Fed’s preferred inflation gauge slows annually in October


Investing.com —┬áThe Federal Reserve’s preferred inflation gauge rose at a slower rate on an annual basis in October compared to the prior month, in the latest sign that the central bank’s long-standing campaign of interest rate hikes may be working to corral price growth.

Last month’s so-called “core” (PCE) price index, which strips out volatile items like food and fuel, eased to 3.5% annually and 0.2% , in line with estimates. In September, they had increased by 3.7% and 0.3%, respectively.

“After fears of ‘sticky’ and ‘persistent’ inflation, the month to month slowing in the core [PCE] readings is encouraging,” said Kathy Jones, Chief Fixed Income Strategist at Charles Schwab (NYSE:), in a post on social media platform X.

The overall rose by 3.0% annually, decelerating from 3.4% in September thanks in large part to a drop in energy prices. On a monthly basis, the stood at 0.0%, down from an uptick of 0.4% in the prior month. Economists expected readings of 3.0% year-on-year and 0.1% month-on-month.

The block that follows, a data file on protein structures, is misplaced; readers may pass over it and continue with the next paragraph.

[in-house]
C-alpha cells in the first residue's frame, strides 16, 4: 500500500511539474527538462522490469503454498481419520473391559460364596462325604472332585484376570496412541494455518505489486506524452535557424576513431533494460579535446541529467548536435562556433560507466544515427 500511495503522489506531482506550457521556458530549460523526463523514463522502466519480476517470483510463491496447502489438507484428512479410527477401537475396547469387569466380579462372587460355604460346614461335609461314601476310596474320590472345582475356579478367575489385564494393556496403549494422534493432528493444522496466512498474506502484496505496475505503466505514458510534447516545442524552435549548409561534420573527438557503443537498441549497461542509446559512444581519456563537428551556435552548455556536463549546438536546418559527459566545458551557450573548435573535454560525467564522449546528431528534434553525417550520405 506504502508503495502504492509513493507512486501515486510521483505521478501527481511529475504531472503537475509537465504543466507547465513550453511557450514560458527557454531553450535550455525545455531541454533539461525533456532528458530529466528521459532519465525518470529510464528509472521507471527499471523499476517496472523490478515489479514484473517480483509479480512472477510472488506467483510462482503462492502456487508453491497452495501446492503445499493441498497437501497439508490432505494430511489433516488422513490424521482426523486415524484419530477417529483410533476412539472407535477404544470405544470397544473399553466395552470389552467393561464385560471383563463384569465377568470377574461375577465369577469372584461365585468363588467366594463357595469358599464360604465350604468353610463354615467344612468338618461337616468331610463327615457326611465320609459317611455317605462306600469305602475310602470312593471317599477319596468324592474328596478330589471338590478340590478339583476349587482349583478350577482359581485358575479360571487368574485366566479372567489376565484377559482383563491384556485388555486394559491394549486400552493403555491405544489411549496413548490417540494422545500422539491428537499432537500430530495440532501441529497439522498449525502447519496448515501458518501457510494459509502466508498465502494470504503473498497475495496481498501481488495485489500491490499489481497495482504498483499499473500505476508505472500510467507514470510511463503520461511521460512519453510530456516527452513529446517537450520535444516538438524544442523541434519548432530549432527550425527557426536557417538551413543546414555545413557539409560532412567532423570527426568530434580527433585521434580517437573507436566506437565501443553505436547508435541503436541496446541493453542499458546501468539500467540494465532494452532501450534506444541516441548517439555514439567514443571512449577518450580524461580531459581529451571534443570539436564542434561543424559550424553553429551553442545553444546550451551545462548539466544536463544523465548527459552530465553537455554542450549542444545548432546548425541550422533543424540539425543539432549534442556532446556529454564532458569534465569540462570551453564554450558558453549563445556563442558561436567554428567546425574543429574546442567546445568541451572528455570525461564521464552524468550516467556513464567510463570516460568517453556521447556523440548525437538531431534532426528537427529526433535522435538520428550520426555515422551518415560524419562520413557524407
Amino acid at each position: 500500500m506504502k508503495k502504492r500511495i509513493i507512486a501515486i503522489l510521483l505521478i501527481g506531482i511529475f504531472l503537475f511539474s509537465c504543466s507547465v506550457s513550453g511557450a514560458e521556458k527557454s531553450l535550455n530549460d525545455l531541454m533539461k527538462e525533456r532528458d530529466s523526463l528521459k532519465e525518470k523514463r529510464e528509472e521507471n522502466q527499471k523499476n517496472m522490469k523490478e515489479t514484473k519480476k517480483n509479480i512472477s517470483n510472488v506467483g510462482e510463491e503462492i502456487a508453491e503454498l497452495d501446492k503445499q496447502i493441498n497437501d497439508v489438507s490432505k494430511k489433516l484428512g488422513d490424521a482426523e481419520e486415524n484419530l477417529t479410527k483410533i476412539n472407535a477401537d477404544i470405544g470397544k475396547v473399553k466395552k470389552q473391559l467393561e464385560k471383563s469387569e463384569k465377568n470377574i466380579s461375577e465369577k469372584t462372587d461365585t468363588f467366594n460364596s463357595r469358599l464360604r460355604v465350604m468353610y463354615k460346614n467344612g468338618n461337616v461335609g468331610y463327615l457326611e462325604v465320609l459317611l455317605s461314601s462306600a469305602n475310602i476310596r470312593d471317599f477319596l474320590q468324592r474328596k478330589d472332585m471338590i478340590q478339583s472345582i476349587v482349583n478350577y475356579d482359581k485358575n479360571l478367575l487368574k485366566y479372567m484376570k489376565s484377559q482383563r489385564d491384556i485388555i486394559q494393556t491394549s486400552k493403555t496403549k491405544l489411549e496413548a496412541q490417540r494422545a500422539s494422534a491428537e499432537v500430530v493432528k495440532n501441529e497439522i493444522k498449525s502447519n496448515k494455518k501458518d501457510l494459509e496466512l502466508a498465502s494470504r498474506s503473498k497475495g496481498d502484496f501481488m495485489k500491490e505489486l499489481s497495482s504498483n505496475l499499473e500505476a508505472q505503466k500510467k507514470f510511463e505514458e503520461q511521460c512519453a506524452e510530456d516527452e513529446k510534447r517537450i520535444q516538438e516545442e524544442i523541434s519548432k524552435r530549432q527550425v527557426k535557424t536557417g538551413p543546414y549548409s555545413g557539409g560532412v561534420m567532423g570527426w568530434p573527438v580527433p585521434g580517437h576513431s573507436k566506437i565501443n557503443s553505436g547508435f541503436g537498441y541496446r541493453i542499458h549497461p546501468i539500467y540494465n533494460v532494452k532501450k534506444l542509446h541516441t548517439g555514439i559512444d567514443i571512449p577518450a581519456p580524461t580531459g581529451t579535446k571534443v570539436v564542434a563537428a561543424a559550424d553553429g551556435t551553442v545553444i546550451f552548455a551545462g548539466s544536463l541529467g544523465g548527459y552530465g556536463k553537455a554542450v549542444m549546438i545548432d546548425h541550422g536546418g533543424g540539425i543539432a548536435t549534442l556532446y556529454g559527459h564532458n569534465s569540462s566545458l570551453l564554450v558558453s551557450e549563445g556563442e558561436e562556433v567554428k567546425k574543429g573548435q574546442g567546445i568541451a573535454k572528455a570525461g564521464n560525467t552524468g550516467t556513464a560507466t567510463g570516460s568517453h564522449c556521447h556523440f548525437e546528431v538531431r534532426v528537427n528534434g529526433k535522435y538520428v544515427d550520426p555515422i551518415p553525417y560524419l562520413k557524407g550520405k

The data could help determine how Fed officials will calibrate interest rates in the coming months. The central bank is widely tipped to leave rates at a range of 5.25% to 5.50% at its meeting next month, although some policymakers have hinted that a pivot away from this unprecedentedly tight stance may be coming soon.

Earlier this week, Fed Governor Christopher Waller, a typically hawkish voice, suggested that “we could start lowering the policy rate” if inflation continues to slow for “several more months.” The comments bolstered expectations that the Fed may slash rates as soon as May next year.


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